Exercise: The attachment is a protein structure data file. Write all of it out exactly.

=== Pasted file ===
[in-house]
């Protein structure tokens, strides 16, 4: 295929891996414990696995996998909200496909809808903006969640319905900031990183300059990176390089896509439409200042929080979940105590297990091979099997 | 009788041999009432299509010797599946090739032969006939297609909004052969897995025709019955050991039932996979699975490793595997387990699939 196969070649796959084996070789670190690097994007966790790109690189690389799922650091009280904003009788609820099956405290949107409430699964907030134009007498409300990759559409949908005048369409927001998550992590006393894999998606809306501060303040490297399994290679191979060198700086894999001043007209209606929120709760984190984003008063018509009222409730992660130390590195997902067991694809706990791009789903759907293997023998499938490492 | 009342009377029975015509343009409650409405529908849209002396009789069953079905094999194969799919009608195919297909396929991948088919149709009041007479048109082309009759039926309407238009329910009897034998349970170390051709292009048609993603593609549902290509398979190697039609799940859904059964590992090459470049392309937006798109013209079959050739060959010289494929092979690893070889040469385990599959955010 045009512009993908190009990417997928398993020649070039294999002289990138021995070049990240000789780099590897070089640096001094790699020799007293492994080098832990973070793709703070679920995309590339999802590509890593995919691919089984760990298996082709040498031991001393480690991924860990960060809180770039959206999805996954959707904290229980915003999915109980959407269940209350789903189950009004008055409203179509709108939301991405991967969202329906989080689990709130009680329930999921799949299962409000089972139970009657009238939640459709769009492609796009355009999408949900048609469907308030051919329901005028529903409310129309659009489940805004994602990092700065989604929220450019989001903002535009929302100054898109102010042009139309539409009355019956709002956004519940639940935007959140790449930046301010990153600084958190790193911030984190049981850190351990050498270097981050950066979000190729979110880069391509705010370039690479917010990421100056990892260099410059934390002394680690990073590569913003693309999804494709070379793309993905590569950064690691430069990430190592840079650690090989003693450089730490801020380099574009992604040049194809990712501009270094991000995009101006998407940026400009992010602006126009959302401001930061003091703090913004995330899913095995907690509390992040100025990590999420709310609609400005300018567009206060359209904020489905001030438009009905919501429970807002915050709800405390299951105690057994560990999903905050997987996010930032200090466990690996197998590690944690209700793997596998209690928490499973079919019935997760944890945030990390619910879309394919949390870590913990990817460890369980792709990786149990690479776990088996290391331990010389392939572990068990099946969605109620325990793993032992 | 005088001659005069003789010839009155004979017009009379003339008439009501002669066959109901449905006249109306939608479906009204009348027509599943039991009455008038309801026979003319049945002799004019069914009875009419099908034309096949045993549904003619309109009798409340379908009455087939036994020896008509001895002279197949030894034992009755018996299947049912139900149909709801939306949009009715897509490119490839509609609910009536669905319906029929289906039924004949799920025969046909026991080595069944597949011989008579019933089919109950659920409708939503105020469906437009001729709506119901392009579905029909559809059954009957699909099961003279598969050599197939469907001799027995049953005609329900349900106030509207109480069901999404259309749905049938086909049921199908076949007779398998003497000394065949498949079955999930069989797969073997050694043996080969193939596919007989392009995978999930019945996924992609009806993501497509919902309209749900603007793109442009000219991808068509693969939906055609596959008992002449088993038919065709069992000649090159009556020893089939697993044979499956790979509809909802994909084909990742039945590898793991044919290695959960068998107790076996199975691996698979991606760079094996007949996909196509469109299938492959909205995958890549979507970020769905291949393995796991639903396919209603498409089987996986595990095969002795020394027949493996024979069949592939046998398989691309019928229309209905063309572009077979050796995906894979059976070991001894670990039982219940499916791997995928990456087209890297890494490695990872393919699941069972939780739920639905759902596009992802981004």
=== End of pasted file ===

[in-house]
């Protein structure tokens, strides 16, 4: 295929891996414990696995996998909200496909809808903006969640319905900031990183300059990176390089896509439409200042929080979940105590297990091979099997 | 009788041999009432299509010797599946090739032969006939297609909004052969897995025709019955050991039932996979699975490793595997387990699939 196969070649796959084996070789670190690097994007966790790109690189690389799922650091009280904003009788609820099956405290949107409430699964907030134009007498409300990759559409949908005048369409927001998550992590006393894999998606809306501060303040490297399994290679191979060198700086894999001043007209209606929120709760984190984003008063018509009222409730992660130390590195997902067991694809706990791009789903759907293997023998499938490492 | 009342009377029975015509343009409650409405529908849209002396009789069953079905094999194969799919009608195919297909396929991948088919149709009041007479048109082309009759039926309407238009329910009897034998349970170390051709292009048609993603593609549902290509398979190697039609799940859904059964590992090459470049392309937006798109013209079959050739060959010289494929092979690893070889040469385990599959955010 045009512009993908190009990417997928398993020649070039294999002289990138021995070049990240000789780099590897070089640096001094790699020799007293492994080098832990973070793709703070679920995309590339999802590509890593995919691919089984760990298996082709040498031991001393480690991924860990960060809180770039959206999805996954959707904290229980915003999915109980959407269940209350789903189950009004008055409203179509709108939301991405991967969202329906989080689990709130009680329930999921799949299962409000089972139970009657009238939640459709769009492609796009355009999408949900048609469907308030051919329901005028529903409310129309659009489940805004994602990092700065989604929220450019989001903002535009929302100054898109102010042009139309539409009355019956709002956004519940639940935007959140790449930046301010990153600084958190790193911030984190049981850190351990050498270097981050950066979000190729979110880069391509705010370039690479917010990421100056990892260099410059934390002394680690990073590569913003693309999804494709070379793309993905590569950064690691430069990430190592840079650690090989003693450089730490801020380099574009992604040049194809990712501009270094991000995009101006998407940026400009992010602006126009959302401001930061003091703090913004995330899913095995907690509390992040100025990590999420709310609609400005300018567009206060359209904020489905001030438009009905919501429970807002915050709800405390299951105690057994560990999903905050997987996010930032200090466990690996197998590690944690209700793997596998209690928490499973079919019935997760944890945030990390619910879309394919949390870590913990990817460890369980792709990786149990690479776990088996290391331990010389392939572990068990099946969605109620325990793993032992 | 005088001659005069003789010839009155004979017009009379003339008439009501002669066959109901449905006249109306939608479906009204009348027509599943039991009455008038309801026979003319049945002799004019069914009875009419099908034309096949045993549904003619309109009798409340379908009455087939036994020896008509001895002279197949030894034992009755018996299947049912139900149909709801939306949009009715897509490119490839509609609910009536669905319906029929289906039924004949799920025969046909026991080595069944597949011989008579019933089919109950659920409708939503105020469906437009001729709506119901392009579905029909559809059954009957699909099961003279598969050599197939469907001799027995049953005609329900349900106030509207109480069901999404259309749905049938086909049921199908076949007779398998003497000394065949498949079955999930069989797969073997050694043996080969193939596919007989392009995978999930019945996924992609009806993501497509919902309209749900603007793109442009000219991808068509693969939906055609596959008992002449088993038919065709069992000649090159009556020893089939697993044979499956790979509809909802994909084909990742039945590898793991044919290695959960068998107790076996199975691996698979991606760079094996007949996909196509469109299938492959909205995958890549979507970020769905291949393995796991639903396919209603498409089987996986595990095969002795020394027949493996024979069949592939046998398989691309019928229309209905063309572009077979050796995906894979059976070991001894670990039982219940499916791997995928990456087209890297890494490695990872393919699941069972939780739920639905759902596009992802981004």